So Christmas is here, that time of year when, for most of us at least, there’s a temporary period of things being just that little bit different – the house looks different, we eat different food, maybe spend time with different people, perhaps have a different routine … And therefore, in an effort to go with the seasonal flow, we thought we’d make the final BuzzWord of 2013 look that little bit different too.
In February 2013, BuzzWord reached its tenth birthday, and as we look back on our endeavours over these past years we’re conscious of how fascinating it’s been to explore word formation in a decade where, courtesy of new technologies, the topic of language change has hit the global spotlight. It seems only fitting, then, to close the door on a whole decade of BuzzWords by dipping into the treasure trove of coinages we’ve amassed. Below, we therefore pull out a selection of words which might be considered some of the ‘winners’ – a word from each year of BuzzWord’s lifetime which evidence suggests is likely to hang on in there because it looks to have filled a lexical gap for an enduring concept.
noun [countable] a large group of people who suddenly gather in a public place, do something for a short time, and quickly go away again
In June of 2003, over 100 people gathered around a rug on the 9th floor of Macy’s department store in New York, and the concept of the flash mob was born. Ten years later and this curiously random activity is still going strong, facilitated by the growth of social media and the ‘connected’ communities we inhabit.
‘A police officer chose a Peterborough shopping centre to propose to his girlfriend – and enrolled a flash-mob to help his cause. Mandi Brown had no idea that the dancers from Peterborough Regional College were there in her honour.’
BBC NEWS 18TH OCTOBER 2013
noun [countable], adjective (describing) a heterosexual male with a strong interest in fashion, appearance and other lifestyle characteristics traditionally associated with women
At the beginning of 2004 language pundits across the globe hailed metrosexual as their ‘word of the year’. Photogenic footballer and celebrity icon David Beckham epitomized the metrosexual ideal, and though Beckham has since retired from the beautiful game, the ‘beautiful guy’ concept that the word characterizes is still alive and well.
‘The rise of metrosexual men has risen dramatically in the past ten years. The idea of a traditional bread-winning, macho man is beginning to fade, and the idea of a metrosexual man is coming more to the fore. Although both types of men are stereotypically “heterosexual”, their traits are poles apart.’
GRIMSBY TELEGRAPH 2ND NOVEMBER 2013
2005 wardrobe malfunction
noun [countable] an embarrassing situation caused by a problem with an article of clothing
In the mid-2000s the compound wardrobe malfunction burst onto the scene as a way of describing situations where a hitch with an item of clothing caused accidental exposure of a body part one would normally expect to be concealed. This fun euphemism struck a chord with both celebrity and Joe Public, its meaning softening overtime to become a more generic reference to any embarrassing or awkward episode caused by clothing. The expression has proved so useful it’s even made the leap into other languages, as for example Dutch garderobedefect or Spanish mal funcionamiento del guardarropa.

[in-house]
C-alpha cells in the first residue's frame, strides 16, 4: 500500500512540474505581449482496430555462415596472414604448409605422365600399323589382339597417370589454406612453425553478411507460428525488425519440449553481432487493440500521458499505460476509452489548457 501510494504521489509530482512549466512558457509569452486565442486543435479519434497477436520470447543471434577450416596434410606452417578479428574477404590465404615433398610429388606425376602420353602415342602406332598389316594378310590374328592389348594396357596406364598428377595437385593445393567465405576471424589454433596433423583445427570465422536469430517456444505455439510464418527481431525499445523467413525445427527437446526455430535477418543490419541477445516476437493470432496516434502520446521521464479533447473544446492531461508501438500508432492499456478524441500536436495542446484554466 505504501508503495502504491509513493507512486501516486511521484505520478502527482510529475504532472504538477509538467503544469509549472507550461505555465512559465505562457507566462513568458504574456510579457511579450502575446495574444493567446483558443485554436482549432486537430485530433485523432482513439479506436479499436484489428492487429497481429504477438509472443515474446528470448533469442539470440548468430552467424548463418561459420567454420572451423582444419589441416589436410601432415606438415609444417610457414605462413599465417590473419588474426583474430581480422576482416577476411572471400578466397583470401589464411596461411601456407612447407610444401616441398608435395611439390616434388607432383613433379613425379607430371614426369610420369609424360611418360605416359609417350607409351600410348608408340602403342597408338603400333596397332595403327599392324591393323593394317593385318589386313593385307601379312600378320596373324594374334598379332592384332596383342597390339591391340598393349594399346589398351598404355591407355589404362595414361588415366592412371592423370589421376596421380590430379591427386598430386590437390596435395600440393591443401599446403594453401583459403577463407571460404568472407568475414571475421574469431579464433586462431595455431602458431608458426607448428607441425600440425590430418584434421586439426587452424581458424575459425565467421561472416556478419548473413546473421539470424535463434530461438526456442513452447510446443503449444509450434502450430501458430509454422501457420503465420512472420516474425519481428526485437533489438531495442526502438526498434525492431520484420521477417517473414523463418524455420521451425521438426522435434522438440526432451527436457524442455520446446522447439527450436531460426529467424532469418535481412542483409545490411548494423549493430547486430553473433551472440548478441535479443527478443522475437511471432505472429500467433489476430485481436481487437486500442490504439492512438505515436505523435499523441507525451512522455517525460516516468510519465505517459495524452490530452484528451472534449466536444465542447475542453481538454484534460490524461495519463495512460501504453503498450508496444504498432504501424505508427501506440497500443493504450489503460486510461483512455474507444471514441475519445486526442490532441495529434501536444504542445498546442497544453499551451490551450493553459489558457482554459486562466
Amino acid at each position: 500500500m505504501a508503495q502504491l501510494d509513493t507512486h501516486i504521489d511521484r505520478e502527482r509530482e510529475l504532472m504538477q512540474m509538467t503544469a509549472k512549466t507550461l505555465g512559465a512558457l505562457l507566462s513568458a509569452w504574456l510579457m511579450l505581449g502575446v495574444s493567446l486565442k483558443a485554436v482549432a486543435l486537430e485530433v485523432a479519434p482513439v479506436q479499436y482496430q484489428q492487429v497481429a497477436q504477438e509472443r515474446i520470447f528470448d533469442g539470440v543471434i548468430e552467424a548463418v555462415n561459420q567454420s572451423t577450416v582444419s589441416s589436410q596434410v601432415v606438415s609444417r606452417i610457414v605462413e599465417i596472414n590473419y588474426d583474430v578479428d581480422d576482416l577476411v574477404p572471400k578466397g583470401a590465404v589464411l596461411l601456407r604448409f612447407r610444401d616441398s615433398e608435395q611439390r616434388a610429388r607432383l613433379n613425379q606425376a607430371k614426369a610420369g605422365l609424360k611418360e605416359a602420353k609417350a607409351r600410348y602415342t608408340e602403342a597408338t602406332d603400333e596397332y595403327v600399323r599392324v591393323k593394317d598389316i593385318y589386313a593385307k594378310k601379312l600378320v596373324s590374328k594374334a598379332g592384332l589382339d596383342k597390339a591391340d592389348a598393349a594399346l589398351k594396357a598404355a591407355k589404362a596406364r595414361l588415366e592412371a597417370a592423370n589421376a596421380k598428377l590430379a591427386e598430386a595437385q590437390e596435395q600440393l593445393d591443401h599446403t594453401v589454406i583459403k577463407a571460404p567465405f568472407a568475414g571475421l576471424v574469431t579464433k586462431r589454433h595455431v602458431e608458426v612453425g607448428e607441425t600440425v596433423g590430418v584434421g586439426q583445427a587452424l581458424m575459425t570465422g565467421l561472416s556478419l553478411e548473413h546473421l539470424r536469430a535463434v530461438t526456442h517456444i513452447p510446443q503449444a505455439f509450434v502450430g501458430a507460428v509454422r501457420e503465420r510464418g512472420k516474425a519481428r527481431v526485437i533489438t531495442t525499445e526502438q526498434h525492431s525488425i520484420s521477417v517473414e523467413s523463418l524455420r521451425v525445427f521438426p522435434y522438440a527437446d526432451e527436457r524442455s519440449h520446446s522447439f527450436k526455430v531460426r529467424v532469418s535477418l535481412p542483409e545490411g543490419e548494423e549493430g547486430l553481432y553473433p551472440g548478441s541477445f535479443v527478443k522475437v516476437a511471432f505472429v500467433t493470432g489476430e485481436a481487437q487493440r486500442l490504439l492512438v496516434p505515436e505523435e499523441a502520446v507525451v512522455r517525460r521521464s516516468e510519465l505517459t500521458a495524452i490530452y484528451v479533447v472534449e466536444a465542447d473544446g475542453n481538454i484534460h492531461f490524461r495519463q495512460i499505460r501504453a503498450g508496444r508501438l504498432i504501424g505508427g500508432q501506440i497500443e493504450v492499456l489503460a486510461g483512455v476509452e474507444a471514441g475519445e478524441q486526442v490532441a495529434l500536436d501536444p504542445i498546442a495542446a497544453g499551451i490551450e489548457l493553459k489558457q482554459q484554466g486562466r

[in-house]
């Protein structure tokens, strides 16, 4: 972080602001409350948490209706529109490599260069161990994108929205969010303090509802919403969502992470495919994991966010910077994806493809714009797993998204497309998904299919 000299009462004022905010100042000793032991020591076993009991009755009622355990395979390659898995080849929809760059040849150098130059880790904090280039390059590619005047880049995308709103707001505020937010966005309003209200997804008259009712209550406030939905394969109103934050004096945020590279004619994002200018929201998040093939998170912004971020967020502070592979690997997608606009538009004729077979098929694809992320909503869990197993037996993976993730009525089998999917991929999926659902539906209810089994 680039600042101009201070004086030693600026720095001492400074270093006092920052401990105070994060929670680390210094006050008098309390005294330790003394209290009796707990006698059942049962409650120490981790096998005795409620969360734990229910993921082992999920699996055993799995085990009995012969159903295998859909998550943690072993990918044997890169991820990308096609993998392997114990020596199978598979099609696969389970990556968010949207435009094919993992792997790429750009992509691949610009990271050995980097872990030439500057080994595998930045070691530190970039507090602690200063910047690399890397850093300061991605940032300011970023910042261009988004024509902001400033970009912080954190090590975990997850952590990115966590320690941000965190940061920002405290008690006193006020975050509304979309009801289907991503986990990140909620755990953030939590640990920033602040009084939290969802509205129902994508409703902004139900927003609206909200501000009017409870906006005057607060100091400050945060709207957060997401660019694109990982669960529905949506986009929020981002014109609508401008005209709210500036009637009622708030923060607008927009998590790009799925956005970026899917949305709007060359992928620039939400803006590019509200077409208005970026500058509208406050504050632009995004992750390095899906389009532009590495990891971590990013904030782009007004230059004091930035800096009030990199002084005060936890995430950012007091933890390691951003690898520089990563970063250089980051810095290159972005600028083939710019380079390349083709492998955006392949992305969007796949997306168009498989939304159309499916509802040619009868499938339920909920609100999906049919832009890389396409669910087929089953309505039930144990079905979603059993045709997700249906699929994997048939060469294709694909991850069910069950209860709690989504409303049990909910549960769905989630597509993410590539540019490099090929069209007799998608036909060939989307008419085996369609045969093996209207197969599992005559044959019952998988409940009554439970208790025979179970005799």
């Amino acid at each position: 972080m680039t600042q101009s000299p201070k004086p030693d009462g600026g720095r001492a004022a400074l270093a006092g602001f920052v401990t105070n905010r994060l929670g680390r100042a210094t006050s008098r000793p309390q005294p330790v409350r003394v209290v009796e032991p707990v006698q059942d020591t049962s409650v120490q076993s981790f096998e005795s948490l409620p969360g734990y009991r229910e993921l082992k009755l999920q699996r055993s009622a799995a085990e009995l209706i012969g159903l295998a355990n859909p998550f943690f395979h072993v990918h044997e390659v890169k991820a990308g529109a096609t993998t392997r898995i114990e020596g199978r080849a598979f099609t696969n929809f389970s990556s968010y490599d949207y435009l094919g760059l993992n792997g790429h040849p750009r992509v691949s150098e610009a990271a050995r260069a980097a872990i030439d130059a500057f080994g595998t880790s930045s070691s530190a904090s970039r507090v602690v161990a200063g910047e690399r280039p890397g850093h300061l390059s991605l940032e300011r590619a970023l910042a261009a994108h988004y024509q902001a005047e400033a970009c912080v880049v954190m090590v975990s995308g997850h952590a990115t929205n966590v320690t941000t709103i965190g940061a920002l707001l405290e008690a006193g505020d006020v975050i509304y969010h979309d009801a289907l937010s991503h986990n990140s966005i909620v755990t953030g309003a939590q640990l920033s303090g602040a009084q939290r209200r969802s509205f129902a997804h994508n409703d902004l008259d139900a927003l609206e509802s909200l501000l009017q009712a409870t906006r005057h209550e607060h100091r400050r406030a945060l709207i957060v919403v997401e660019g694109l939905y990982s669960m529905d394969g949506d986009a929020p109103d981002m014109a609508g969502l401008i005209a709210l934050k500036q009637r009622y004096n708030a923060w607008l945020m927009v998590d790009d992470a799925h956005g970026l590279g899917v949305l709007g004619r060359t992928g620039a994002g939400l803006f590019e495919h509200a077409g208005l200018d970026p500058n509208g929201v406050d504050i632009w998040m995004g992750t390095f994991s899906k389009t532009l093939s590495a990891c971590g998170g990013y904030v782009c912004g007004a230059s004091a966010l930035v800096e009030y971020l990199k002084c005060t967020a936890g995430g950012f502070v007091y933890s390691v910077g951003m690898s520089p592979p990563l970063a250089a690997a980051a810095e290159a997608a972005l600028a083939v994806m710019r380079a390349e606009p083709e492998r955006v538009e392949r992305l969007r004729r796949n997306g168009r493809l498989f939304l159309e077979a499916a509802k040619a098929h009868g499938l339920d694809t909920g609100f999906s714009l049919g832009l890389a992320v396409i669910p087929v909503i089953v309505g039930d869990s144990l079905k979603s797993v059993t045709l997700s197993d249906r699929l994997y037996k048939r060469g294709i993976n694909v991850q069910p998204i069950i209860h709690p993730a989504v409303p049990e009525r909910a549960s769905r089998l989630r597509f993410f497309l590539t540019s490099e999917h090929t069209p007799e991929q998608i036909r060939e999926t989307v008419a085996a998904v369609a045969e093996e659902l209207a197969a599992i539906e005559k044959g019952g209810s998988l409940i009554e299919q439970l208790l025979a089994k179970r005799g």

‘Patrick Robinson overcomes wardrobe malfunction to deliver ‘best ever’ Strictly samba … The Casualty star delivered a sizzling samba on Saturday night … but the routine suffered a setback when dance partner Anya Garnis got slightly tangled in her pink feather-adorned frock.’
METRO 16TH NOVEMBER 2013
2006 afterparty, after-party
noun [countable] a relaxed social gathering which occurs after a party, concert, or trip to a nightclub
Around the middle of the decade, media coverage of large, glittery celebrity events such as the Oscar and BAFTA awards ceremonies suddenly started making effervescent reference to the after-party, an eagerly anticipated relaxing and drinking session taking place after the main event. The after-party continues to thrive in 2013, providing yet more fodder for hungry paparazzi and celebrity gossip columns.
‘Triumphant Lady Gaga Steps Out For Saturday Night Live After-Party Following Successful Hosting Debut … The 28-year-old won praise for her apparent ease in fronting the show for the first time, and she was quick to celebrate with an after-party in her native New York’
ENTERTAINMENTWISE 17TH NOVEMBER 2013
2007 walking bus
noun [countable] an organized group of children who walk to school together accompanied by two or more adults
In late 2006, then UK transport minister Douglas Alexander announced an investment of £15 million to provide grants for establishing and energizing walking bus schemes throughout the country. Several years on and the walking bus is now a firmly established concept, with children and adults across the world enjoying the associated health benefits as they do their bit to combat traffic congestion and pollution.
‘Children from St Columb Major Academy put their best foot forward yesterday (Tuesday) to launch a walking bus from the town centre. The scheme is designed to encourage children who would normally be driven to school to walk all or part of the way on foot …’